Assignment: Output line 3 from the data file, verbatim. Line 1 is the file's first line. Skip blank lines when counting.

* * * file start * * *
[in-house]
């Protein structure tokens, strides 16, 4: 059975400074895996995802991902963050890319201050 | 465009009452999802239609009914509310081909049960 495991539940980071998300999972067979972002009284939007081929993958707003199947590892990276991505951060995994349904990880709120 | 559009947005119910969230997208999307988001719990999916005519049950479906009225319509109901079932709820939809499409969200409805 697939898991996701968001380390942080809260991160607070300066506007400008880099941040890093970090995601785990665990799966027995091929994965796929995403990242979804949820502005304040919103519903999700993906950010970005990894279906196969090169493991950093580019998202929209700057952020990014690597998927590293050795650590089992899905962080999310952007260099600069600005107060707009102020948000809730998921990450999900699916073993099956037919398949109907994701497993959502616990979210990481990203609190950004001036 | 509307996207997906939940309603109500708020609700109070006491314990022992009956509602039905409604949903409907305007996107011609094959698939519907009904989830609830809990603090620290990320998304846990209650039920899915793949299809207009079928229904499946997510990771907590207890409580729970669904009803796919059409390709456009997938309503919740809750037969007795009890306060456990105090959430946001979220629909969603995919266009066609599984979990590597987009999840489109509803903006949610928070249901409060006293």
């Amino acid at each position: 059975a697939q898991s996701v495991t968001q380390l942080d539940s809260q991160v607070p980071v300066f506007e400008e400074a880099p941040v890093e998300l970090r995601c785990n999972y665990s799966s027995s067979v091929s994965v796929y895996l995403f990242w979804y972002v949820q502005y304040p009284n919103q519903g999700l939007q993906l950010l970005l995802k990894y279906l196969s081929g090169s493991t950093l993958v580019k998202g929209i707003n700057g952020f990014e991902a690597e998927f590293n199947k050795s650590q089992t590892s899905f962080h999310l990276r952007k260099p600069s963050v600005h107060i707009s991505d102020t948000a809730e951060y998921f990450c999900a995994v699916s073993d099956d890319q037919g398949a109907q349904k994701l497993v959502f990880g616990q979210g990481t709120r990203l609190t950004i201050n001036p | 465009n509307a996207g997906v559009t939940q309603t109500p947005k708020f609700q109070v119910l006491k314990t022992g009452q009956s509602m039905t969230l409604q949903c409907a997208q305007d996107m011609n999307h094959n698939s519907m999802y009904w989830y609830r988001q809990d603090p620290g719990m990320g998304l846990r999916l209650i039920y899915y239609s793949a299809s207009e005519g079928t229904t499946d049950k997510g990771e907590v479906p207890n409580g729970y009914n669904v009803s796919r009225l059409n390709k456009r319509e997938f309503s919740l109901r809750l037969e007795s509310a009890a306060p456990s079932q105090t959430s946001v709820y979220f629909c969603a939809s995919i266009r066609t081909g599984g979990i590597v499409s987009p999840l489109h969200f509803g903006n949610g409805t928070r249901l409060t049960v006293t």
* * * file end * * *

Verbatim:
């Amino acid at each position: 059975a697939q898991s996701v495991t968001q380390l942080d539940s809260q991160v607070p980071v300066f506007e400008e400074a880099p941040v890093e998300l970090r995601c785990n999972y665990s799966s027995s067979v091929s994965v796929y895996l995403f990242w979804y972002v949820q502005y304040p009284n919103q519903g999700l939007q993906l950010l970005l995802k990894y279906l196969s081929g090169s493991t950093l993958v580019k998202g929209i707003n700057g952020f990014e991902a690597e998927f590293n199947k050795s650590q089992t590892s899905f962080h999310l990276r952007k260099p600069s963050v600005h107060i707009s991505d102020t948000a809730e951060y998921f990450c999900a995994v699916s073993d099956d890319q037919g398949a109907q349904k994701l497993v959502f990880g616990q979210g990481t709120r990203l609190t950004i201050n001036p | 465009n509307a996207g997906v559009t939940q309603t109500p947005k708020f609700q109070v119910l006491k314990t022992g009452q009956s509602m039905t969230l409604q949903c409907a997208q305007d996107m011609n999307h094959n698939s519907m999802y009904w989830y609830r988001q809990d603090p620290g719990m990320g998304l846990r999916l209650i039920y899915y239609s793949a299809s207009e005519g079928t229904t499946d049950k997510g990771e907590v479906p207890n409580g729970y009914n669904v009803s796919r009225l059409n390709k456009r319509e997938f309503s919740l109901r809750l037969e007795s509310a009890a306060p456990s079932q105090t959430s946001v709820y979220f629909c969603a939809s995919i266009r066609t081909g599984g979990i590597v499409s987009p999840l489109h969200f509803g903006n949610g409805t928070r249901l409060t049960v006293t």